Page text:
World Fine Art Professionals and their Key-Pieces, 53 - Jacques Meijer
In some photographs of Jacques Meijer there is THE SIGN. It is an exclamation point. It can be seen in photos of hotel rooms without a view, but also on an Italian square and in the Picos in Spain. Sometimes the character is large, sometimes it is small.
Jacques Meijer: ‘The original format is a beer mat. All the characters are hand painted, black on a white ground. I tell the spectator: This is extremely weird, I made this picture.’
Archive in Scrapbook
The photos with THE SIGN are passing by on the computer. We are in an upstairs room of his house in Landsmeer. Meijer (1934) has a long career behind him. He was a photoprapher, filmmaker and editor. He photographed Armando, Jan Cremer, The Dutch Ballet, the Royal Family, national politics in The Hague, the comedians (Wim Kan, Toon Hermans), many Hague artists including Gerard Fieret. Sometimes it was also a video or a movie, like Fieret.
He was a publisher of photomagazines as Fototribune and TFF. He is now busy to archive everything. Meijer: ‘Photography is relaxing, archiving is strenuous. Many photos disappear Ins Blaue Hinein. It is important to keep photos visible.’ A book of archived photographs, ‘Archive in Scrapbook, part One’ is already completed. The second, which we are looking at at the computer, is as good as finished. On the third he already knows what is to come in.
There have been several exhibitions of his work, in the Rotterdam Kunsthal, in Panorama Mesdag and in The Hague Public Library. The work is documented in a dozen books, including ‘Den Haag 1955-1965’, ‘Scheveningen 1955-1965’, ‘Japan, analogous memories’, ‘Dossier Dubbelportretten’ and ‘Beautiful Square’, portraits of women in a square.
Downstairs in the living room, he shows me his first picture. That was made in 1955, 60 years ago. It’s a funny photo. A man with a coat over his head on Scheveningen beach. The photo was published in the newspaper De Tijd. Jacques Meijer: ‘It began with documentary photography. I worked a lot together with Piet van der Ham. He was not only a photographer, but also a filmmaker and film critic. He lived on the Laan van Meerdervoort. In The Hague we could sell our pictures – pictures of Hague news – to no less than seven newspapers, including Het Vaderland, de Nieuwe Haagse, de Haagsche Courant and het Haags Dagblad.’
There was something new: color photos. Meijer experimented wit hit. I see pictures of Wim Kan and Corry Vonk, The ABC Cabaret, Albert van Dalsum as King Lear, at his farewell from the stage, young ladies with the latest eyewear, the young singer Rob de Nijs, the singing group The Shepherds from IJmuiden, a smiling bishop Bekkers. In the meantime Jacques Meijer had founded a publishing office in The Hague. He published the magazine Fototribune, a magazine for photography and cine film, which appeared previously in Belgium. And not much later there was the new magazine TFF, a monthly for applied photography and film.
Seed potato cultivation
Meanwhile he also made reports for illustrated magazines: Wereldkroniek, Libelle, De Spiegel, de Katholieke Illustratie. There were reports about Toon Hermans, the Snip & Snap Revue. Following Piet van der Ham, he started making films, ‘free movies’. But that was ‘doom and gloom’. Then commissioned films. He started, with his wife Yvonne – occasionally also in the living room – a production company for audiovisual communication, Jacques Meijer Productions BV.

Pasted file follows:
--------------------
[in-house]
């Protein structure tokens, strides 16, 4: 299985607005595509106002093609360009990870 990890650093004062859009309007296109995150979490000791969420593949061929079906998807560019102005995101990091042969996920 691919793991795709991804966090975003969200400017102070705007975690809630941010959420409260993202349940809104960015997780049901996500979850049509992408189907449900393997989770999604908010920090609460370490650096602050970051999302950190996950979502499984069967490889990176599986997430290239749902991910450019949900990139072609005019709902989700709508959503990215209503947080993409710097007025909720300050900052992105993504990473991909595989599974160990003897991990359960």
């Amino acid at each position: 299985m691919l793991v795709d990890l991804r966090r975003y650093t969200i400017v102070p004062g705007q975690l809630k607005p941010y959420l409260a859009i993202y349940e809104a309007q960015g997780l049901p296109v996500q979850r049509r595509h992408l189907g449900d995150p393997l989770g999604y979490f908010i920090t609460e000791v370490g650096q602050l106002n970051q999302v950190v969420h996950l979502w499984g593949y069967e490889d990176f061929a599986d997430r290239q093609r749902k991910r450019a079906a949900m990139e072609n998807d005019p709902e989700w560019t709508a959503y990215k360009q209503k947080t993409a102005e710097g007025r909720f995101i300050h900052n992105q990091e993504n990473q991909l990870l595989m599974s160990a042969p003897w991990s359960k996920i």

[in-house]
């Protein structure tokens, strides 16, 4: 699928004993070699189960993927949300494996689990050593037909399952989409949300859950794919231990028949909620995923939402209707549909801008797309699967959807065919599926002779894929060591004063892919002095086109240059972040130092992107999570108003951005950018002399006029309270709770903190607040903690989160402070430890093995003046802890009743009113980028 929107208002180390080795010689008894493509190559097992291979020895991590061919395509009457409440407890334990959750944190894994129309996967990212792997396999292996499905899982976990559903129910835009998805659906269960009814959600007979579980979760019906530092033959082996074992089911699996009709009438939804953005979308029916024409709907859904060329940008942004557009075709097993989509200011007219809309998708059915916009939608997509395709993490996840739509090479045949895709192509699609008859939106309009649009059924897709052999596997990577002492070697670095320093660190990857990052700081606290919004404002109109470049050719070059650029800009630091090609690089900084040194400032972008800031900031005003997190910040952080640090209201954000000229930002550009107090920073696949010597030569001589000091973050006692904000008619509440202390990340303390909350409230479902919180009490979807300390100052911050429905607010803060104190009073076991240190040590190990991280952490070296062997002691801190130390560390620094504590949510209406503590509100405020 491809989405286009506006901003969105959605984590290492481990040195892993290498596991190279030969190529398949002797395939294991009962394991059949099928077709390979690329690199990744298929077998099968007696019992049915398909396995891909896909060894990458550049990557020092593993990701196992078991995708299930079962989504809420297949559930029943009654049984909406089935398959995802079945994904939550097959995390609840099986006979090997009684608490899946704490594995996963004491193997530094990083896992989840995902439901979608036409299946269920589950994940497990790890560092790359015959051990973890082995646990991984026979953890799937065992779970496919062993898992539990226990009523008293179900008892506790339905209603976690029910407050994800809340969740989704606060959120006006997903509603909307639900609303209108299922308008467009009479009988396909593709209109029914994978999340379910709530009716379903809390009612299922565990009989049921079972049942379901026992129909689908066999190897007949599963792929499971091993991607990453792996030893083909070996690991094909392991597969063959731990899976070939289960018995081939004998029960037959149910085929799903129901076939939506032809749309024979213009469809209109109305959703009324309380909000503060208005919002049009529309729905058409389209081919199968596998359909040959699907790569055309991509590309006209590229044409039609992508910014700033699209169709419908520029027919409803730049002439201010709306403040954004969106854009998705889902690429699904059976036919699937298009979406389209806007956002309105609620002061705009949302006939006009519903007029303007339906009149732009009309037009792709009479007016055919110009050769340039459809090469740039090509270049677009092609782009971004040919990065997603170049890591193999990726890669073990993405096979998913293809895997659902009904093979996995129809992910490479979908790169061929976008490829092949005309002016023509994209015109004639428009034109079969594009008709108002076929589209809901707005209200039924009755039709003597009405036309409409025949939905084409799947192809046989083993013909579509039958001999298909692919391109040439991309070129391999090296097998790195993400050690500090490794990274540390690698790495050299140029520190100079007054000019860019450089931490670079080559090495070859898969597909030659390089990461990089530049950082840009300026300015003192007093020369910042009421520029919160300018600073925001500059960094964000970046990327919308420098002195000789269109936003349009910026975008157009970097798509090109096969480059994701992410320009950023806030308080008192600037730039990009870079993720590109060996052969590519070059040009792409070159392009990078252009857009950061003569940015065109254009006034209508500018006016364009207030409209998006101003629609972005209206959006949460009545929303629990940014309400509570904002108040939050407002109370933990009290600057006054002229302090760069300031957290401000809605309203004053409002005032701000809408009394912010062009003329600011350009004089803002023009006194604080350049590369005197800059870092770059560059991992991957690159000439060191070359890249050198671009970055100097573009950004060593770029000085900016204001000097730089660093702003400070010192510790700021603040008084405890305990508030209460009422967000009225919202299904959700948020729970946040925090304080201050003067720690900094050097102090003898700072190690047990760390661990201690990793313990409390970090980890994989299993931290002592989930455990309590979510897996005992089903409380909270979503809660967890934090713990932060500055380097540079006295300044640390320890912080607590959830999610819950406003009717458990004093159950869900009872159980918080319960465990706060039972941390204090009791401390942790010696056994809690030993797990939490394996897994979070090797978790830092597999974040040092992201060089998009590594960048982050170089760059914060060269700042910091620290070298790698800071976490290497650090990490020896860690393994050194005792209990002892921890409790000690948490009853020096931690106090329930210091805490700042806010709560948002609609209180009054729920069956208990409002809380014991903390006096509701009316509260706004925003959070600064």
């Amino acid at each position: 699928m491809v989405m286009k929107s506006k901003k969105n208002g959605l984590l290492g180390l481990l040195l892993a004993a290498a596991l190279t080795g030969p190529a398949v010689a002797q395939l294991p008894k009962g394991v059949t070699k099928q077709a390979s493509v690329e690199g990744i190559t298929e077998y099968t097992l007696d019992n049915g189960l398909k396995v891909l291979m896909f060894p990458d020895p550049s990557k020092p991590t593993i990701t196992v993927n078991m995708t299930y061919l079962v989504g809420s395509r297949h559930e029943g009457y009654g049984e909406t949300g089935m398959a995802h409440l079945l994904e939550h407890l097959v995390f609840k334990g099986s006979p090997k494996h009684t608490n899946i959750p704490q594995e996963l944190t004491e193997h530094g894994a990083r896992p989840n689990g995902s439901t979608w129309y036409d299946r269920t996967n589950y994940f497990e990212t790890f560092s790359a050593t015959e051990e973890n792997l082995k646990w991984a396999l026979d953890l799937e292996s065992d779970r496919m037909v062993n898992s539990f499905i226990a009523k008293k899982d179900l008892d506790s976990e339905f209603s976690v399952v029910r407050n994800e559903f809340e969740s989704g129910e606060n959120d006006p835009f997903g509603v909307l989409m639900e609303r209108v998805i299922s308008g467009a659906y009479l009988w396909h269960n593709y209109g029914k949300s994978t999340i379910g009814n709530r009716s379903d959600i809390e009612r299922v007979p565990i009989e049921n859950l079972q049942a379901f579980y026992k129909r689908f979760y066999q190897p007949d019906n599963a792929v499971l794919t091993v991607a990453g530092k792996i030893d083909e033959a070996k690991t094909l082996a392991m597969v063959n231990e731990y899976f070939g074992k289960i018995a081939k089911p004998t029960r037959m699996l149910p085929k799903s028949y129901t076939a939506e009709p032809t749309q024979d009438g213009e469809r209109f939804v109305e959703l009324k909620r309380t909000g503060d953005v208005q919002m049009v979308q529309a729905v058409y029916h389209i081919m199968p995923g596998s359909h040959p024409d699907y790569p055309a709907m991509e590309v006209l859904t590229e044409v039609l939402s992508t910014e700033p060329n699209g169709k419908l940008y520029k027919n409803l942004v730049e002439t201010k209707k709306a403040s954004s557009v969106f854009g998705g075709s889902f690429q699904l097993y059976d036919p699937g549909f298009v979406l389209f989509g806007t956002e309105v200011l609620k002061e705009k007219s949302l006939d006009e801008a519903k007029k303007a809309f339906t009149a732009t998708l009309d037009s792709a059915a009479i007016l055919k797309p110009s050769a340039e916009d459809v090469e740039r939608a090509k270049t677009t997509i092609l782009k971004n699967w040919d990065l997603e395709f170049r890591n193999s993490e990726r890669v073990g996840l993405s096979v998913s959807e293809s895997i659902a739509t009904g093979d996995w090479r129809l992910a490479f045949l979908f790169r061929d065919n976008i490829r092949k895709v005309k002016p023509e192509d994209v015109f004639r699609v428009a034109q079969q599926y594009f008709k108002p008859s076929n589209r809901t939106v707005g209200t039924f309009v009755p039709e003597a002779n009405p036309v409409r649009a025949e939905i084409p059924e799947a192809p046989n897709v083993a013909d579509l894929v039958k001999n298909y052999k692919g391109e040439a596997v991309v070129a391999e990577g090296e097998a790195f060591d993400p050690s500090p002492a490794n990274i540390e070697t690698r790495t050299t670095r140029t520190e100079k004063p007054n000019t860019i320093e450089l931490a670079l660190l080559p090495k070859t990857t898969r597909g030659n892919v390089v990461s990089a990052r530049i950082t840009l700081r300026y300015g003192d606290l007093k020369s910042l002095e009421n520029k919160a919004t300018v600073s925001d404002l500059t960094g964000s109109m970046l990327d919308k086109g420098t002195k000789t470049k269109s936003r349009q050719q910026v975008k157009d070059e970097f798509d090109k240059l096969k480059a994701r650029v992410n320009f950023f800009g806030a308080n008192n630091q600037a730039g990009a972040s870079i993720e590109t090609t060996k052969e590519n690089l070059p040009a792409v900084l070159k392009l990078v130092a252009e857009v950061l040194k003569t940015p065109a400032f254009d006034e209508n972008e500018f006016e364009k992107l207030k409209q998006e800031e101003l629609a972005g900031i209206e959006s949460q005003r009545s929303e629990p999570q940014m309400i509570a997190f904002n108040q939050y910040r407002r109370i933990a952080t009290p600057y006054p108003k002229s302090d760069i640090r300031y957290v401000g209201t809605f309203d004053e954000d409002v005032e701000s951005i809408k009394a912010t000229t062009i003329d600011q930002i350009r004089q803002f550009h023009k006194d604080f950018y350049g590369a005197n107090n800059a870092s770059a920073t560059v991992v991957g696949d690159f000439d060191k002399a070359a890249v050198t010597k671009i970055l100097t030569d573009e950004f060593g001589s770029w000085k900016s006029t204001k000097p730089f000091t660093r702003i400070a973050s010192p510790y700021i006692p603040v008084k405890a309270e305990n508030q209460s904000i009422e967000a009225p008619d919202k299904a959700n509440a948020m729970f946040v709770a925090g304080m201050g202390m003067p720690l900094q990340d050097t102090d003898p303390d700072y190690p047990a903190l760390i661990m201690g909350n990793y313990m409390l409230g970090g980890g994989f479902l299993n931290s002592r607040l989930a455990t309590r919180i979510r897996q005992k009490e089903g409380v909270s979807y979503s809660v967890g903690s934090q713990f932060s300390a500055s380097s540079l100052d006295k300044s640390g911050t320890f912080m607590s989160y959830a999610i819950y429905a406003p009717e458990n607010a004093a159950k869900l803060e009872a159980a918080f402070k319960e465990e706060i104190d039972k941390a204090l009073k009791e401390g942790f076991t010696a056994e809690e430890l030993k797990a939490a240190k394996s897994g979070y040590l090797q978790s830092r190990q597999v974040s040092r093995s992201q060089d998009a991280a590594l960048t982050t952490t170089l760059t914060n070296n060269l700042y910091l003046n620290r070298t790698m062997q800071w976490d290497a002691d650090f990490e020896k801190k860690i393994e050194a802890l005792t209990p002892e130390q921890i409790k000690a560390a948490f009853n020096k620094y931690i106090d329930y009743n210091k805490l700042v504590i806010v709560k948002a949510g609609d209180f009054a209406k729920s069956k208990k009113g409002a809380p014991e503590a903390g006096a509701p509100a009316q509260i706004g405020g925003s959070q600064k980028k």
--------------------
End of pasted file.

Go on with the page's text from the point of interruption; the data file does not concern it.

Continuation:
‘We made films for ESA/ESTEC, the European Space Agency and for engineering firms. With topics such as Polyethylene – the Process, Gas production in the North Sea and The Seed Potato. A wide variety of topics. But every time yet with the same approach. You tell a story in a certain shape. It has to do with logistics and efficiënt use of your resources. In every process there is a problem, for example the polyethylene, there is too much or too little. The point is that you solve it efficiently. This applies both to the manufacturer and for me as a filmmaker.’
In addition, he wrote. For example in het journal PF a series of Photo Galleries in the Netherlands. ‘It’s become quite a rage’. And on conceptual photography and staged photography. He made himself a conceptual work, ‘The Golden Egg Circus.’ It is an animated film with a series of visual jokes. The viewer gets the impression that the eggs are little critters zipping through the theatre on two legs and applauding with two hands. The artists and the public are smooth, clean eggs. Only the two clowns have a hat on.
Meijer: ‘I have always had , for sixty years, a film camera or a digital camera within reach. Thus I made ‘street photographs’ as well, which I made as a byproduct, as I was with the family on vacation. Some photographers call themselves street photographer. I did too, but I wasn’t as a street photographer on the move.’
The Pyramid of Cheops
We see a picture of a young Egyptian in djellaba, in the middle of the Egyptian dessert. Meijer was there in connection with the seed potato project. Even in Egypt potatoes are grown. He needed some preliminnary shoots for the film, preferably of a pyramid where the sun was shining in a certain angle. The Egyptian has on his left shoulder a large bag and on the right another bag. Meijer’s film camera and passport were in the bags. You see the Egyptian rush forward on his slippers. Meijer can not keep up with him.
‘That was exciting. There he was, with all my capital. I was not sure I would ever see my camera back. But he walked right into the place that I needed and the sun was just in the right angle of the pyramid, the Pyramid of Cheops. I shot my film scene. This situation stands for how I stand in (photo)life. What’s gonna happen? What am I going to make? There is always a risk, from whatever aspect. But if the recording is there, that’s the past. The future you cannot shoot.’